. . . I came to believe, after considerable reflection, that there are feelings that might be described as authentic in that they are the first ones that crop up at a particular time; they are an instinctive response to a stimulus. Yet they can be examined by the self and modified by what the examination shows.

. . .We don't have to automatically accept the [usually destructive] feelings that someone else wants us to have.

. . . Sometimes people know how something that they did made us feel, but not always. Sometimes we have to tell them.

*Clinical Pastoral Education

Thursday, February 15, 2018

The Hope of Spring

When Andrew was 4, he attended what was then called "nursery school" on weekday mornings. One memorable day he emerged at pick-up time bearing a sheet of pale blue construction paper on which there were some random brown vertical lines and on them bits of yellow tissue paper had been scrunched and pasted down. "This," he told me proudly, "is for-this-ee-ah." And I've always thought of it that way since.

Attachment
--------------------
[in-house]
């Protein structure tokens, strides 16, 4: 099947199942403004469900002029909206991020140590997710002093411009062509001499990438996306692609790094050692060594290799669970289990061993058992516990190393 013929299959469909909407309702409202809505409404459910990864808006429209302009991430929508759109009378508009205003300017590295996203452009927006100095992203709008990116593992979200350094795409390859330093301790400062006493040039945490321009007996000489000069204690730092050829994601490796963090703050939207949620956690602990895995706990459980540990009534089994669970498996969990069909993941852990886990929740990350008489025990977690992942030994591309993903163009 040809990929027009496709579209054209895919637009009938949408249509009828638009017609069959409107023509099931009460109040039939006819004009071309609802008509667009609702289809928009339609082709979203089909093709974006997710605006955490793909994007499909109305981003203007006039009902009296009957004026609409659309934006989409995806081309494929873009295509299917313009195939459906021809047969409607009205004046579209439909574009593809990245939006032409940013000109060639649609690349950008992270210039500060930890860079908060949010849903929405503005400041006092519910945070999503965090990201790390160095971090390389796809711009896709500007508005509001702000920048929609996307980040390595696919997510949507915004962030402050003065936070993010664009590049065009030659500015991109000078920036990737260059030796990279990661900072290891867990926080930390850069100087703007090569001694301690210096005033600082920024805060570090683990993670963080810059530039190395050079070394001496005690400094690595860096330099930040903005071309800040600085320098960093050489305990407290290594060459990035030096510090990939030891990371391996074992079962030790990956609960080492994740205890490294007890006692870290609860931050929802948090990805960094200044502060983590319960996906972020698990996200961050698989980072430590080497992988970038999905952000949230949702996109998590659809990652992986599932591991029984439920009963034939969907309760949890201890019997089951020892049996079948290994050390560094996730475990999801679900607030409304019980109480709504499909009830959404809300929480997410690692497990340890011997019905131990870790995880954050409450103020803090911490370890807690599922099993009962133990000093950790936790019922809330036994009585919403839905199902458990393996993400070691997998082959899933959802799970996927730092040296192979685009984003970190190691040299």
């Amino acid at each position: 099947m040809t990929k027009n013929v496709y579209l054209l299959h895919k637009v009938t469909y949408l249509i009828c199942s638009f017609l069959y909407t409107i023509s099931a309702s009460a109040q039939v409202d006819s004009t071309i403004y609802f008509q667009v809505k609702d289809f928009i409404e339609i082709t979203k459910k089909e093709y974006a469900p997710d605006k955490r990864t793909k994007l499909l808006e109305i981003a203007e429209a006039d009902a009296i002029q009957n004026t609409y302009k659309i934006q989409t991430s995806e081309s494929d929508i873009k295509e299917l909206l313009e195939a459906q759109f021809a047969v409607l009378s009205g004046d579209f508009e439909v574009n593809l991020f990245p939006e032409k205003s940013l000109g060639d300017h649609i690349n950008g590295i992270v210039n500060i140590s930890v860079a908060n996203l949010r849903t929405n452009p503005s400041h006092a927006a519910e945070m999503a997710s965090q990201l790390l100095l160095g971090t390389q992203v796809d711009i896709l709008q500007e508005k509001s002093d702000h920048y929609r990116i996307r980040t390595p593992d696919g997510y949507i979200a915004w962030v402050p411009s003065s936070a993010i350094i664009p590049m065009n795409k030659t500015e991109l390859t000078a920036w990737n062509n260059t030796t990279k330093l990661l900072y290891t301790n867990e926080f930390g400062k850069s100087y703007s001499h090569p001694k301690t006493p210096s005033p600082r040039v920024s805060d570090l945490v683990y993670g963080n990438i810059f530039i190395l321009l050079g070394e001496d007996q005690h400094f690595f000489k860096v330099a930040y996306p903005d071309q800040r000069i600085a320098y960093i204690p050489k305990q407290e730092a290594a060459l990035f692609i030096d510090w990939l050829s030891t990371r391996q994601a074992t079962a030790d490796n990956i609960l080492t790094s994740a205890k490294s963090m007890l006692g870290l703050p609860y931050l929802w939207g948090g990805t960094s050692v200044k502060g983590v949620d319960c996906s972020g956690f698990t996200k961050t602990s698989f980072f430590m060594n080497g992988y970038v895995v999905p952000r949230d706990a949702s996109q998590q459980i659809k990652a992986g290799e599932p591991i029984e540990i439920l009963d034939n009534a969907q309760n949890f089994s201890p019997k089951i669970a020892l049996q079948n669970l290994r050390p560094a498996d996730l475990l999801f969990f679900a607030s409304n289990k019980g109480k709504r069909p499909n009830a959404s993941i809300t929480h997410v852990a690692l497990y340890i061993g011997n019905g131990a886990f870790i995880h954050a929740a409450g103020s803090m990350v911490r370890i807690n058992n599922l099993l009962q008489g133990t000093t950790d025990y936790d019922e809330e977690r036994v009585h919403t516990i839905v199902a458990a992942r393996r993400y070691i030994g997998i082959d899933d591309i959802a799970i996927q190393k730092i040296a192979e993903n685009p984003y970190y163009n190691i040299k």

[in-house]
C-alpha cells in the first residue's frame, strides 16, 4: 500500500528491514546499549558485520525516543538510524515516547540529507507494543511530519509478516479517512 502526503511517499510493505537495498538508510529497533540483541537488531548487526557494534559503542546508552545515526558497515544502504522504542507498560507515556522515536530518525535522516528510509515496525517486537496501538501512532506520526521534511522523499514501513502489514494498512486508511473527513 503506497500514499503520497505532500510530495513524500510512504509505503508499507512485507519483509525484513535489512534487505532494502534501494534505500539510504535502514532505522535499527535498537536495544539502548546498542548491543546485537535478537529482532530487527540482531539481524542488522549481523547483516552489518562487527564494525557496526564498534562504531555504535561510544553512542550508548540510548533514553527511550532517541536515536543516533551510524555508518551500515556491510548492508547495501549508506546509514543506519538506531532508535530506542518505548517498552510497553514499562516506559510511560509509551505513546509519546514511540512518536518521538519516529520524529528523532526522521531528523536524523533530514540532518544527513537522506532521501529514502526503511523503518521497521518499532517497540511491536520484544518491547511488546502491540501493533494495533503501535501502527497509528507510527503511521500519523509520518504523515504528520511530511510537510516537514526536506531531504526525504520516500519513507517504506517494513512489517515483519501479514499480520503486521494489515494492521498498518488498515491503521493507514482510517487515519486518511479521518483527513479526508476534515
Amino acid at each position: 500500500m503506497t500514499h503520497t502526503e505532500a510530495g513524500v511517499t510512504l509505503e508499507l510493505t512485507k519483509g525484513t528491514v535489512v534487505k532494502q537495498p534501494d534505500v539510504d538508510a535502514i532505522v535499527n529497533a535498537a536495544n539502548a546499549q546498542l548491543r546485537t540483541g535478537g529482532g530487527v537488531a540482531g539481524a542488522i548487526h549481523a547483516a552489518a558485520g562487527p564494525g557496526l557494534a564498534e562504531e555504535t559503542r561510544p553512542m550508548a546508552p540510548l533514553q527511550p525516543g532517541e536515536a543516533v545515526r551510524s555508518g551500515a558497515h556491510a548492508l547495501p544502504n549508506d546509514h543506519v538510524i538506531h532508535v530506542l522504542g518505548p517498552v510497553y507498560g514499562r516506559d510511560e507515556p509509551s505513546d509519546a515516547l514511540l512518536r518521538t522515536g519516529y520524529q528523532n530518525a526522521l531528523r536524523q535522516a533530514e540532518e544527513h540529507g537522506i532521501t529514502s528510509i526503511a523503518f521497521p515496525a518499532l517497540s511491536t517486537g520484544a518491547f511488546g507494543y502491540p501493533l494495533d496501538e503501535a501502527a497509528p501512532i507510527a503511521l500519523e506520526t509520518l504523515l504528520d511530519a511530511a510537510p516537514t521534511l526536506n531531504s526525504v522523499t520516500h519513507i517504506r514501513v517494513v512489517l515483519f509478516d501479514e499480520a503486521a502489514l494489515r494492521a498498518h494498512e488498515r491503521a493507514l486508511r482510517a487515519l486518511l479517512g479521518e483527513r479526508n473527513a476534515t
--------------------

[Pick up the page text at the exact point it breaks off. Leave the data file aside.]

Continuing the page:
It's not even two weeks since Groundhog Day, but the hope of spring is evident if I just look hard enough . . .

. . . at the for-this-ee-ah that Himself clipped and stuck in a vase on the kitchen counter last week. How welcome those wee yellow blooms were when they appeared yesterday morning!
. . . three of the prime real estate offerings in our bird house ghetto are occupied and two more may be under contract pending final negotiations. I was delighted to see three little heads peer out of me as I went to get in my car, and two more perched on roofs.